76% of them, to be precise (Levada polling). This is not surprising to close observers of Russian society but even apparently obvious things need to be repeated now and again.
But what is more remarkable is that this figure has almost never been higher, especially compared to the glorious 1990s that Russian liberals love to praise so much. Here is the net percentage of Russians saying they feel themselves to be a “free person in our society” over the past 25 years ago.
Is this a function of the all-encompassing power of pro-Putin TV?
In actual fact, Russia has long since become an Internet society – penetration is now around 70%, which is no different from almost all of the rest of Southern and East-Central Europe. And the Russian Internet is, rhetoric aside, almost entirely unregulated. If you want access to the most unapologetically anti-Putin and pro-Western news source, any number of them are a mouseclick away.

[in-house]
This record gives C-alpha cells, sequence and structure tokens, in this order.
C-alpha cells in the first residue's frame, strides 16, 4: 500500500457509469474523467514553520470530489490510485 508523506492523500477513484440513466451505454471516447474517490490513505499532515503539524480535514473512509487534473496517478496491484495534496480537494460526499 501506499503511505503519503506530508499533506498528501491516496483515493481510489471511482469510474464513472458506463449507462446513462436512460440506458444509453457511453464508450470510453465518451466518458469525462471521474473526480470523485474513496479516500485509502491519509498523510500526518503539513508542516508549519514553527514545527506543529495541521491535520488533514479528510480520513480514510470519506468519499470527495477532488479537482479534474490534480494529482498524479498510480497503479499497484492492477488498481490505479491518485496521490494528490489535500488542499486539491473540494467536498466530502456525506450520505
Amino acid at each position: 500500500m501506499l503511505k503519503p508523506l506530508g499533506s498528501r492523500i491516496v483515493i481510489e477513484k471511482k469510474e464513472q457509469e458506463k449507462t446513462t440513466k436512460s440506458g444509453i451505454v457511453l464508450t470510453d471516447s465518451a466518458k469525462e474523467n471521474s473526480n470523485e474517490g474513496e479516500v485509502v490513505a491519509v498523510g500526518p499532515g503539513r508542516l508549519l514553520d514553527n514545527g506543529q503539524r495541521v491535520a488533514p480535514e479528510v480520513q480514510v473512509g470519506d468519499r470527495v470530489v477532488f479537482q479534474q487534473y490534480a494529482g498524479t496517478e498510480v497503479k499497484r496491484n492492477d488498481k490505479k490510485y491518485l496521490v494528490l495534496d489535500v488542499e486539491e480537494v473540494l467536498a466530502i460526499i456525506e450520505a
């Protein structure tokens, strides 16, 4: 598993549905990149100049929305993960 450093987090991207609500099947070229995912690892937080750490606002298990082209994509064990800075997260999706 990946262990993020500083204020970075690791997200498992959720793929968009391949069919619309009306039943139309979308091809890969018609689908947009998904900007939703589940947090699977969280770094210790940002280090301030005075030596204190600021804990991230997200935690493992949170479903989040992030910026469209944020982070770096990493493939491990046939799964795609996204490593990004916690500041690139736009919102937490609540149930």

So it must be doubly crushing to people who imagine Russians living in fear under the shadow of their ruthless authoritarian regime to learn that there is essentially no difference in responses to this question between people who get their news from TV versus the Internet.
This is the context in which Khodorkovsky’s renewed energetic agitation for the “inevitability” of a Russian revolution must be viewed.